On New Year's Eve 1899, the captain of this Pacific steamliner sailed into history. Or did he?
If you want to escape the negativity, head to Kazakhstan.
There are nearly 100 towns named "Troy."
Total annihilation is a permanent threat.
Thanks to genetics and improving nutrition, denizens of the Western Balkans have surpassed the Dutch in height.
Break into London Zoo? Illegal, but it would improve the London Circle Walk
EV charging stations are the most widespread alternative to gas and diesel pumps. Each alternative has its own hotspots and "deserts."
An interactive “globe of notability” shows the curious correspondences and the strange landscape of global fame.
A new bridge joins a divided Croatia, but it cuts Bosnia out of Europe — literally and figuratively. A bridge meant to unite also divides.
"Politics is weird. It’s the only business in the world in which you take a really, really important position, and you give it to someone with no qualifications." —Tony Blair
Genetic analysis reveals that a specimen collected in 2019 is the same subspecies as one caught more than a century earlier.
Here's why mega-eruptions like the ones that covered North America in ash are the least of your worries.
This world map shows how the rest of the world LOLs. In France, you MDR; in China, you 23333.
In New Zealand, ambitious Kiwis want to launch a lawn mowing business; in South Africa, it's cooking gas refills. Start-up dreams vary widely.
A dispute marked by flags and booze has been replaced with an official land border.
The weirdest thing about the 21 feet found near Vancouver since 2007? Foul play has been ruled out.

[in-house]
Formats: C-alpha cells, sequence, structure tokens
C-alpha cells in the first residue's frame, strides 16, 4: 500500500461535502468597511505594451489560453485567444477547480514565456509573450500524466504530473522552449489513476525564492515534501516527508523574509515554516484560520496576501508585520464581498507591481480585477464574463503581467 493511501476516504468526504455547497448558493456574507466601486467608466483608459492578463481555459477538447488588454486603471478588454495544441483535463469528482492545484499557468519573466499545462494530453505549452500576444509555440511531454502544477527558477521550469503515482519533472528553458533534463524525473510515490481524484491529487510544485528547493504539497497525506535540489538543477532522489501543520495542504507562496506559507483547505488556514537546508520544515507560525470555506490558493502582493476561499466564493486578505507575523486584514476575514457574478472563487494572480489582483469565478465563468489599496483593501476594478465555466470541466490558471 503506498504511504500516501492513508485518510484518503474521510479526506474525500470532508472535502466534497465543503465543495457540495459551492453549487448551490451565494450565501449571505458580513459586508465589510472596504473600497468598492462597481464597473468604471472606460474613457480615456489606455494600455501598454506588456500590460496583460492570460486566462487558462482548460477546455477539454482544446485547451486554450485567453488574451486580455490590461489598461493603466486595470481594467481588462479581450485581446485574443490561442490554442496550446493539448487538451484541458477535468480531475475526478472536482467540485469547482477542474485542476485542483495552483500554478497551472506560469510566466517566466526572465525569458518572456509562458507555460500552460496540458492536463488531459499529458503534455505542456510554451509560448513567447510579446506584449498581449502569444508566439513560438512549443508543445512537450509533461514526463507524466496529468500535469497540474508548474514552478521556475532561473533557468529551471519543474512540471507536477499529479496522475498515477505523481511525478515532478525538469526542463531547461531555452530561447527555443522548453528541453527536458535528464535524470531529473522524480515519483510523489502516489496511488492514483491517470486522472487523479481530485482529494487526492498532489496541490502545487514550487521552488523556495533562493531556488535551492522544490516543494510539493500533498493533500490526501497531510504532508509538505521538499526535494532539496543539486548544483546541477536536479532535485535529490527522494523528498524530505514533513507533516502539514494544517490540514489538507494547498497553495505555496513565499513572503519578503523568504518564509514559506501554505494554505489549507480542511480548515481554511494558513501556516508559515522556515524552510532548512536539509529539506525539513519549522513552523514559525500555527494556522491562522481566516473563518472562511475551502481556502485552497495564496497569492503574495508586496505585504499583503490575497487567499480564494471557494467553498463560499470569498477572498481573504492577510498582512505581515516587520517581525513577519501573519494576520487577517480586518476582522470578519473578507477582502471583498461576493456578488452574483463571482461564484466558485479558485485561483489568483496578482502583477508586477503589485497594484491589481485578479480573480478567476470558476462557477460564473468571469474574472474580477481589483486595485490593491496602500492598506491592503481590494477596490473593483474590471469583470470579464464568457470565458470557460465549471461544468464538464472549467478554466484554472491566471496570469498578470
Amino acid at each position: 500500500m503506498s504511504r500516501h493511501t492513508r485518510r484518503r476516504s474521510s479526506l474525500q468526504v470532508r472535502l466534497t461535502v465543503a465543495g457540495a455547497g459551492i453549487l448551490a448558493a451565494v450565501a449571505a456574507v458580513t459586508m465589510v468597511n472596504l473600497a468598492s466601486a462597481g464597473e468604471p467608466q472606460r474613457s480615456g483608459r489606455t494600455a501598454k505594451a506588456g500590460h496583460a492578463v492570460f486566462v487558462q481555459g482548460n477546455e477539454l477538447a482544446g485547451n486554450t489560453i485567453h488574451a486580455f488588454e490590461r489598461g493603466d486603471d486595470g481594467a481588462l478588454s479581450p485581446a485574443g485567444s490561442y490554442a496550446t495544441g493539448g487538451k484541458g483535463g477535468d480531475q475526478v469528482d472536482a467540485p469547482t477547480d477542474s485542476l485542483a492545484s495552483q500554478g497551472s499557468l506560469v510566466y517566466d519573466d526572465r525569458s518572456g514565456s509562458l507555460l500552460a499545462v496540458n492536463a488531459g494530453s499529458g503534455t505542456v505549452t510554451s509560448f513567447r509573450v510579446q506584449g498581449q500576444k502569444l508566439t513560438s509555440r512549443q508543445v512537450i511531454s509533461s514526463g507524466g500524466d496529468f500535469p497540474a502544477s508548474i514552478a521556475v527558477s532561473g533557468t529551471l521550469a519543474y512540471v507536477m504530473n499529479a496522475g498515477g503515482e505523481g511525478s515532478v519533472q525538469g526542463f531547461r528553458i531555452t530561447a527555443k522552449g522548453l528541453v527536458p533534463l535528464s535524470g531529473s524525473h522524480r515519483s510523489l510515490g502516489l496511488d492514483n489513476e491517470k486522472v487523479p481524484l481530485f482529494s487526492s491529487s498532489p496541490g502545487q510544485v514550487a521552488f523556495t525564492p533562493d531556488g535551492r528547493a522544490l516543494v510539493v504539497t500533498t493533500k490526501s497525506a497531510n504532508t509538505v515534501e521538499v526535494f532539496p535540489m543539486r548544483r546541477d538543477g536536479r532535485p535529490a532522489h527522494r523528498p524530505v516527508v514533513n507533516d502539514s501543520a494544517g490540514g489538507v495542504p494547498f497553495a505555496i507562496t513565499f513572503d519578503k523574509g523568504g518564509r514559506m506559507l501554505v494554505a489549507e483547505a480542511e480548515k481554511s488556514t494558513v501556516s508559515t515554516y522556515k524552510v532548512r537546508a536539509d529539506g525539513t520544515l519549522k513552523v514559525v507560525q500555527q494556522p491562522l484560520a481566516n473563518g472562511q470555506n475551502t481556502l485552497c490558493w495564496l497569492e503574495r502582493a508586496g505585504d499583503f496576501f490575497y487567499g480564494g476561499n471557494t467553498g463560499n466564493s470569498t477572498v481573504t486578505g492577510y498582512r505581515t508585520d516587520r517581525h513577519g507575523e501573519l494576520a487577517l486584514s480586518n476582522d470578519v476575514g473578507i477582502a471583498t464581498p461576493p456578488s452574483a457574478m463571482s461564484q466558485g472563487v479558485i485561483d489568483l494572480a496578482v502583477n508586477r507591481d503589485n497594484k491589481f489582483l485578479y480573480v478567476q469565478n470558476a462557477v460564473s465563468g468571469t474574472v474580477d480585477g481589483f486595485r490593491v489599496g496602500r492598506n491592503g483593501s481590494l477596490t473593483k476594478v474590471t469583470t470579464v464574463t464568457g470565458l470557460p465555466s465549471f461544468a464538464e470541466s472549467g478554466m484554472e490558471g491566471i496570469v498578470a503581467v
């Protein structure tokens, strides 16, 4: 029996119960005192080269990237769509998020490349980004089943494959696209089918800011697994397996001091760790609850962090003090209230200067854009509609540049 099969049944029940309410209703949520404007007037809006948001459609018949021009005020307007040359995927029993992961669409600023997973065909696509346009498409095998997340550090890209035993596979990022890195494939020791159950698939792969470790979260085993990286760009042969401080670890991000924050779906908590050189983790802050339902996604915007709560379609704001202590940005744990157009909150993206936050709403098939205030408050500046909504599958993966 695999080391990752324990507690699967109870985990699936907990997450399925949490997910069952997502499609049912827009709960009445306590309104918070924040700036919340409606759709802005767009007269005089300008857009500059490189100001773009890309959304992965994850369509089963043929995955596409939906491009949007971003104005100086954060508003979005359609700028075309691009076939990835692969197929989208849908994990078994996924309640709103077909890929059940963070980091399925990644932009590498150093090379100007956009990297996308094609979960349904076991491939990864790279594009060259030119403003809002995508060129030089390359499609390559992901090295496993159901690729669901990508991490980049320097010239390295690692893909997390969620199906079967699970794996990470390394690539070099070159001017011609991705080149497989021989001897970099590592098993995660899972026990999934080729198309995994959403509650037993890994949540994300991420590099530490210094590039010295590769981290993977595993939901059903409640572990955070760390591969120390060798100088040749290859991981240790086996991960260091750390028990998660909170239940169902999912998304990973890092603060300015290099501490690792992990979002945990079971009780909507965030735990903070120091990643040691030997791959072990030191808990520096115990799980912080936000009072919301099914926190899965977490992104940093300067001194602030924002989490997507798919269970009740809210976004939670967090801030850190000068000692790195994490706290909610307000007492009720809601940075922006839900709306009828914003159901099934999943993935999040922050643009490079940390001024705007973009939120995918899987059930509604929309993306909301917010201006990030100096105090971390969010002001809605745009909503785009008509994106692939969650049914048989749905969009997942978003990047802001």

Best in class: Denmark and Uruguay. Worst in class: Papua New Guinea, Venezuela, and Russia.
Wyoming's roads are nine times deadlier than Ireland's. California's road safety is on par with Romania's.
In 100 years, perhaps this map showing humanity clustering around the equator will seem “so 21st century.”
Cold War meets Star Wars in this cut-away of a 1950 “rubber bubble,” the first line of defense against nuclear sneak attack.
Diplomacy is war by other means.
Presidential gravesites are spread out “democratically” — but this is more by accident than design.
Satire and an inflated sense of self-importance collide in a series of maps that goes back more than 100 years in American history.
This representation of the Bamum kingdom is a rare example of early 20th-century indigenous African cartography.
There have been some 6,000 Great Lakes shipwrecks, which have claimed an estimated 30,000 lives. These maps show some of them.
Urinating in the direction of NATO’s staunchest opponent could cost you $350 or more. For world peace, aim wisely.
Where the prime meridian meets the equator, a non-existent island captures our imagination — and our non-geocoded data.